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  • Julie Drizin will be executive director of Current

    American University | Current

    The American University School of Communication announced Friday that Julie Drizin will be the first executive director of Current, the news organization devoted to covering non-profit media in America.

    Drizin is the director of the Journalism Center on Children and Families at the University of Maryland, which announced earlier this year it would close due to lack of financial support.

    Current is seeking to expand its coverage, according to a release from American University. It currently has a team of five editors and reporters, along with “a corps of freelance contributors.”

    Here’s the release:

    The American University School of Communication has hired public media journalist, producer, and critic Julie Drizin for the new position of Executive Director of Current, as the newspaper and website seeks to expand its coverage and impact in U.S. public and nonprofit media spaces.

    “I am thrilled to be coming home to public media as the Executive Director of Current,” says Drizin.

    Read more
  • Guardian: NYT makes ‘big move’ into London

    The Guardian

    The New York Times will move “up to 100″ staff to a new digital center in London, The Guardian’s Roy Greenslade reported Friday.

    Greenslade writes that the new outpost, which will be based in the Bloomsbury borough of England’s capital city, will “become the newspaper’s European digital hub and centre for the paper’s international issues.”

    There is no question of the Paris office itself – home for so long to the iconic International Herald Tribune – being closed. It is simply believed that London is a more appropriate place from which to cover the European continent.

    According to a Property Week article, the paper’s owners have signed a deal for the entire 9,000 sq ft building at close to the asking rental fee of £50 a sq ft.

    Read more
  • Tips from a fact-checker: ‘Ultimately it’s about the care that you take with a piece’

    Pen

    Fact-checking is about both the big and the small, the grit of details and the arc of story.

    “What checking does is similar to so many other types of editing,” says Yvonne Rolzhausen, head of the fact-checking department at The Atlantic. “Ultimately it’s about the care that you take with a piece.”

    Rolzhausen first interned at The Atlantic during her senior year of college and started as a proofreader there in 1993. Early in her career, she had to head to the Boston Public Library to go through microfiche for her work.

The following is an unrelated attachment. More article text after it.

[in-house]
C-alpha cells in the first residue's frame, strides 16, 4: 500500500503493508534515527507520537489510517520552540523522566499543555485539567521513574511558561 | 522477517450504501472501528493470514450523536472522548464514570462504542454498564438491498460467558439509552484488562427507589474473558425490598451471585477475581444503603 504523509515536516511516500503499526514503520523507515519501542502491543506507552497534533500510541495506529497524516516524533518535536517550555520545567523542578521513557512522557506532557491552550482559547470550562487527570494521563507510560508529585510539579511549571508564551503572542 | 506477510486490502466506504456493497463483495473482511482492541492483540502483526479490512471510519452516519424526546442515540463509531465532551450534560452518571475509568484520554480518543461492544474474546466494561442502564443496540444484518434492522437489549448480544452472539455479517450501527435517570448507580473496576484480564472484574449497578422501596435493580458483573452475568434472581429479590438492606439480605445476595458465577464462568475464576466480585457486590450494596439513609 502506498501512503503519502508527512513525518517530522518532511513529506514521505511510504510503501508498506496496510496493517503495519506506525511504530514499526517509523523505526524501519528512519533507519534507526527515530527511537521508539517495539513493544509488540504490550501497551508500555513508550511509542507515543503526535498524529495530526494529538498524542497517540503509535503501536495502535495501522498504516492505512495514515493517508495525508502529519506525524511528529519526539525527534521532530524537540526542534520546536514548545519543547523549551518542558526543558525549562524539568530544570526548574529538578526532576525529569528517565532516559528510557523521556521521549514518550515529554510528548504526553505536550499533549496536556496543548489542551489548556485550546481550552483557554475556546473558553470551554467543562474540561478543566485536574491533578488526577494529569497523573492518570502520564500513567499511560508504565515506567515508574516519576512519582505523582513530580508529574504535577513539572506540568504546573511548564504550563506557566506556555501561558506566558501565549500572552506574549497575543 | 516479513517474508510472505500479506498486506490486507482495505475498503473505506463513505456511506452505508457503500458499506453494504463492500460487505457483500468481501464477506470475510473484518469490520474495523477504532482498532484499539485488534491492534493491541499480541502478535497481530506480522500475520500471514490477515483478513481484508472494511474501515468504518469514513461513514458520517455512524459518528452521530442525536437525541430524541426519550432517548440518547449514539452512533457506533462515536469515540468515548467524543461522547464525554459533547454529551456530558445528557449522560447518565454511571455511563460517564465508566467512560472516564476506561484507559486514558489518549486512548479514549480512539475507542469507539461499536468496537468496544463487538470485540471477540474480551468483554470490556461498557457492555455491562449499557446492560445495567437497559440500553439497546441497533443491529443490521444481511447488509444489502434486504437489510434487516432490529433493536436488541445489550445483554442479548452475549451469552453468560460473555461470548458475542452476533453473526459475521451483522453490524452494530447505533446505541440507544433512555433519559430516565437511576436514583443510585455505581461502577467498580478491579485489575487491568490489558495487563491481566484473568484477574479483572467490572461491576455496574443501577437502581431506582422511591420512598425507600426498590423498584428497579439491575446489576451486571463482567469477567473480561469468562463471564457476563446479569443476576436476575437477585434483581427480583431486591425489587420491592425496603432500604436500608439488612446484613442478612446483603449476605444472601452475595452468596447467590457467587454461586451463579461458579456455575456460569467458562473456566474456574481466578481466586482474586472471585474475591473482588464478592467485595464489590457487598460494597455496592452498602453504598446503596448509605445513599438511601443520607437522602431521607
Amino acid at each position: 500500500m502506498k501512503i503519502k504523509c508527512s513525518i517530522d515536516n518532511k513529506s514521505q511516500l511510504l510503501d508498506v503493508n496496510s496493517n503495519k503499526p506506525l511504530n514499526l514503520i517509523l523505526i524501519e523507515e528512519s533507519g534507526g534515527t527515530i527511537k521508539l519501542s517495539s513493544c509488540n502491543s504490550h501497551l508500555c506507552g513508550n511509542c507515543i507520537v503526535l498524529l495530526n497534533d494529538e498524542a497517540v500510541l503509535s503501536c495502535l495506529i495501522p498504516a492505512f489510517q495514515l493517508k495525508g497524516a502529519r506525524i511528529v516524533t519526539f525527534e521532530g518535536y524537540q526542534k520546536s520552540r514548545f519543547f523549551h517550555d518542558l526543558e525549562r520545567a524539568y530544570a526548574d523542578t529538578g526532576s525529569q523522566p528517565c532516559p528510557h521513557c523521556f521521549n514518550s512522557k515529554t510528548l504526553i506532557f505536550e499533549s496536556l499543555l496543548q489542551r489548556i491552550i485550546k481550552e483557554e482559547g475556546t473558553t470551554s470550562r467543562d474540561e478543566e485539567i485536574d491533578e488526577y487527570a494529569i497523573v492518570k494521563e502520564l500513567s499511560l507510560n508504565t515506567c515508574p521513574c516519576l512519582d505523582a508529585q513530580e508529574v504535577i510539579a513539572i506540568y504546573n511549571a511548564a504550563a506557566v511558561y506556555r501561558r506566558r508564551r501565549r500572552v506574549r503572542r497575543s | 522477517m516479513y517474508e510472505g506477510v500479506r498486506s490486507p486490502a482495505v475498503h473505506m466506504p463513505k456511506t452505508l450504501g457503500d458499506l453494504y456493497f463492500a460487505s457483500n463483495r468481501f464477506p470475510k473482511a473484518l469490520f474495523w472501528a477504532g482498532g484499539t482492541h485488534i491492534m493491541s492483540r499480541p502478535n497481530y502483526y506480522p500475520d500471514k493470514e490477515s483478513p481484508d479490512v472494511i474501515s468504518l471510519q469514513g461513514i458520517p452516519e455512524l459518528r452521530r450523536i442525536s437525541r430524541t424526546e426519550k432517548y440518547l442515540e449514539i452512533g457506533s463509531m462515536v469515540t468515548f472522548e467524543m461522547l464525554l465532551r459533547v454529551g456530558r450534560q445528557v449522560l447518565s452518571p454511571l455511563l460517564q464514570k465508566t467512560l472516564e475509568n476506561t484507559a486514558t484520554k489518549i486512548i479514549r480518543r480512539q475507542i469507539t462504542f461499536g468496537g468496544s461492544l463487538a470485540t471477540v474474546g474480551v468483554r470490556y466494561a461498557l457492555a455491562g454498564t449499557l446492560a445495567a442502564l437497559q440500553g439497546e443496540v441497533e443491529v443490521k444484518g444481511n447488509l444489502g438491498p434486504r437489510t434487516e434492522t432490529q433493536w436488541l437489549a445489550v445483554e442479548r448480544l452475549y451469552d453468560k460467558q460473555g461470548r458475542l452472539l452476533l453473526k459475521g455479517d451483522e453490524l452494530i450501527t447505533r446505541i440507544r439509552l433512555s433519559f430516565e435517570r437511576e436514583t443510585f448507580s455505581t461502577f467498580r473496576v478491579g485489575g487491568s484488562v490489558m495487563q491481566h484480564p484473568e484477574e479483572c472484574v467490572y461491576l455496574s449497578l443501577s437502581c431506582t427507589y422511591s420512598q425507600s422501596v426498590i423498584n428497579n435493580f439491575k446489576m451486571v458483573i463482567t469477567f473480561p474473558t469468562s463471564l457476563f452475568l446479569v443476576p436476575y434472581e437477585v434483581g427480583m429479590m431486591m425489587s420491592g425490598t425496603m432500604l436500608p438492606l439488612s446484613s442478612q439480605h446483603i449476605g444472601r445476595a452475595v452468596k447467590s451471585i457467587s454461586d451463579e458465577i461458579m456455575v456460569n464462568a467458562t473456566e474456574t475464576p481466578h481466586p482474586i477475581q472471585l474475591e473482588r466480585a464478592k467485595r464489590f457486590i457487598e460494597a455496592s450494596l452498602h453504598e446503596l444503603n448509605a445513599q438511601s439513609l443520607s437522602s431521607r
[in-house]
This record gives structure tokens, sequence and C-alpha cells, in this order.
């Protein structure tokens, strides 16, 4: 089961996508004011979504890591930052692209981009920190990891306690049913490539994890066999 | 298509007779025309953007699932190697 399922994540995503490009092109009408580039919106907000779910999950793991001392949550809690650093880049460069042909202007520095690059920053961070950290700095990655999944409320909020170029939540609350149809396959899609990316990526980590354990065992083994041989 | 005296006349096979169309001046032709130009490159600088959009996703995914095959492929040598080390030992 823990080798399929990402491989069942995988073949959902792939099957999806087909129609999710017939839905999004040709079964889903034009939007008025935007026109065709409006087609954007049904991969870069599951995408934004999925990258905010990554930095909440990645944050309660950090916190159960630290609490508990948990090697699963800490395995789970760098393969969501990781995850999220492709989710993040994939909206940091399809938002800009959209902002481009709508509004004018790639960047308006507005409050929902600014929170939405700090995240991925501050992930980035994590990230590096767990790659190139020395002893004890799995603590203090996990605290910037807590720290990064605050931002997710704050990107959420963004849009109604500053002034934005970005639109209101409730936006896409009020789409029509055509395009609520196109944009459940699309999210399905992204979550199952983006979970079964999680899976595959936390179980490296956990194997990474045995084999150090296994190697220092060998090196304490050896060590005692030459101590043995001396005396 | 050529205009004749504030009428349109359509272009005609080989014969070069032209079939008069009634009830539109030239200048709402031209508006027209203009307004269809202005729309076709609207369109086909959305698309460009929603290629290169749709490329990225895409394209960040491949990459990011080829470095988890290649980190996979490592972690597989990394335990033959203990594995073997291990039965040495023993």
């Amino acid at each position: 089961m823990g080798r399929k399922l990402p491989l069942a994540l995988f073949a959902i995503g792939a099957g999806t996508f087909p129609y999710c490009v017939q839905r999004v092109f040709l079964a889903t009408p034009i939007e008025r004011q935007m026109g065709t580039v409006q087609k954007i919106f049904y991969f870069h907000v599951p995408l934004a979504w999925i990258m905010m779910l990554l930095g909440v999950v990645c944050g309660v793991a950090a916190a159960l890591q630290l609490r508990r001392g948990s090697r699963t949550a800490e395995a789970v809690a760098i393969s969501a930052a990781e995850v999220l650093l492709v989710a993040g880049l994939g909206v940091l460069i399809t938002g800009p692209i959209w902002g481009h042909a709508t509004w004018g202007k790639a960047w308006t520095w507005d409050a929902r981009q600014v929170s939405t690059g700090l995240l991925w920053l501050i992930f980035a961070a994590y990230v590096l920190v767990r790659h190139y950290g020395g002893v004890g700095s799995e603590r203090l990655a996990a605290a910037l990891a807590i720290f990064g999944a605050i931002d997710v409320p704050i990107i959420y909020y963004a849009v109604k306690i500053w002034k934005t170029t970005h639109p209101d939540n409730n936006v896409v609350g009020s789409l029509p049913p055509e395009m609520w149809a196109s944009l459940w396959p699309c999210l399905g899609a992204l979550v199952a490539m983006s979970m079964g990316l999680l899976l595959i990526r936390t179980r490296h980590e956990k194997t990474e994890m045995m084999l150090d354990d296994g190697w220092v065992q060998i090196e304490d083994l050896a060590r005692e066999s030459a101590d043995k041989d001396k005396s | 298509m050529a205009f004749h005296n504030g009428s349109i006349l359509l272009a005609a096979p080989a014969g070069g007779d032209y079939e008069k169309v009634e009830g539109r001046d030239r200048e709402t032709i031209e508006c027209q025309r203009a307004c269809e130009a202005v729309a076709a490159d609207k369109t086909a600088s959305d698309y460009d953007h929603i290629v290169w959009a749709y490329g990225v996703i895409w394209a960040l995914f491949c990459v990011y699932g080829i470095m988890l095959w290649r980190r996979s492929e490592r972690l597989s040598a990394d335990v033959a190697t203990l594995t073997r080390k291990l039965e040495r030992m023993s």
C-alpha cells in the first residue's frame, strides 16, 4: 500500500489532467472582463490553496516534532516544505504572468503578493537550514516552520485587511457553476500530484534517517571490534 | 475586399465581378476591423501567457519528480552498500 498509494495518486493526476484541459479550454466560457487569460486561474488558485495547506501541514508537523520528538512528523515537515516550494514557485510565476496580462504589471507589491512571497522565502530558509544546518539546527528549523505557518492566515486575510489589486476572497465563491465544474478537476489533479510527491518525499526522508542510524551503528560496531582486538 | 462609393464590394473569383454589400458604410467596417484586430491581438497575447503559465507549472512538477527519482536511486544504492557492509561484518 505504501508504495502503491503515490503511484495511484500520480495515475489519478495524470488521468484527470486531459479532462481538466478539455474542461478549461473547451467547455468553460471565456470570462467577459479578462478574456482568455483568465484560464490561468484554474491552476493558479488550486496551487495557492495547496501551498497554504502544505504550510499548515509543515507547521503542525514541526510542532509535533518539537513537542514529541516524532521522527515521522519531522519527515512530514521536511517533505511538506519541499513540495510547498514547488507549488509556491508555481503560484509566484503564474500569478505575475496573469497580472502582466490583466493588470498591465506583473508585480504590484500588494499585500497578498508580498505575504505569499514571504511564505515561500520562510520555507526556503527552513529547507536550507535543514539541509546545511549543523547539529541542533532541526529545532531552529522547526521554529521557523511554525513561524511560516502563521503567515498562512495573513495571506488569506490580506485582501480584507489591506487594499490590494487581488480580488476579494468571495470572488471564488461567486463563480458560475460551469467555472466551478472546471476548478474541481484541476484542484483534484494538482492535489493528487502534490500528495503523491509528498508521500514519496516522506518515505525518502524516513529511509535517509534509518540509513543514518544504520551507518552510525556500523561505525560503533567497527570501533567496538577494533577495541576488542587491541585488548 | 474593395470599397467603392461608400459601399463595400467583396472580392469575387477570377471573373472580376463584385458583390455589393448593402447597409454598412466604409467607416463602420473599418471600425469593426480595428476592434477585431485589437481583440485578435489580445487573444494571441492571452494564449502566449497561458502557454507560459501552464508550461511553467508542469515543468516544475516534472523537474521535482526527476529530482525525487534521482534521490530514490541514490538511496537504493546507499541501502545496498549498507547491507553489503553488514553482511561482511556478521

“It wasn’t pre-Internet, but it wasn’t too far off,” she said.

    We spoke about the work of fact-checkers and lessons the rest of us can learn from them.

    1. It’s about the details.

    The only way you can look at any piece, whether it’s a paragraph or a 20,000-word story, is in detail — every word, every phrase, every connection. Read more

Wall of Distinction
The Wall of Distinction is where outstanding journalists in Central New York are permanently enshrined.The Syracuse Press Club's Wall of Distinction is located in the theater lobby of the John H. Mulroy Civic Center in downtown Syracuse.
      First proposed by SPC President Jeff Paston, the Wall of Distinction became reality during President Chris Weidman?s administration. In between, President Tracy Carmen appointed Joe Porcello, Bob Greabell, Marilyn Dietz Nicholson, and Paston to a committee to get the project going.
     With help from Onondaga County Executive Nick Pirro, the Wall was placed in the Civic Center building. The first group of inductees was installed on Dec. 4, 2000, formally kicking off the Syracuse Press Club's 50th anniversary observance. In addition to plaques honoring inductees, there is a large plaque commemorating the SPC's 50th anniversary listing the names of the Club's presidents from 1951 to 2001.
     Below are copies of the engraving on the plaques for each inductee. Click on onefor that honoree's bio.  Note we are still in the process of getting this feature up and running on  the new web site.

 

"Give light and the people will find their own way."
SCRIPPS-HOWARD newspapers, motto.

Wall of Distinction


Rod Wood

WIXT

WHEN, WNDR

Club President: 1976

Rod Wood?s interest in news goes back to when he wrote and published a little neighborhood newspaper while he was still in elementary school in Syracuse.
Read more...Link

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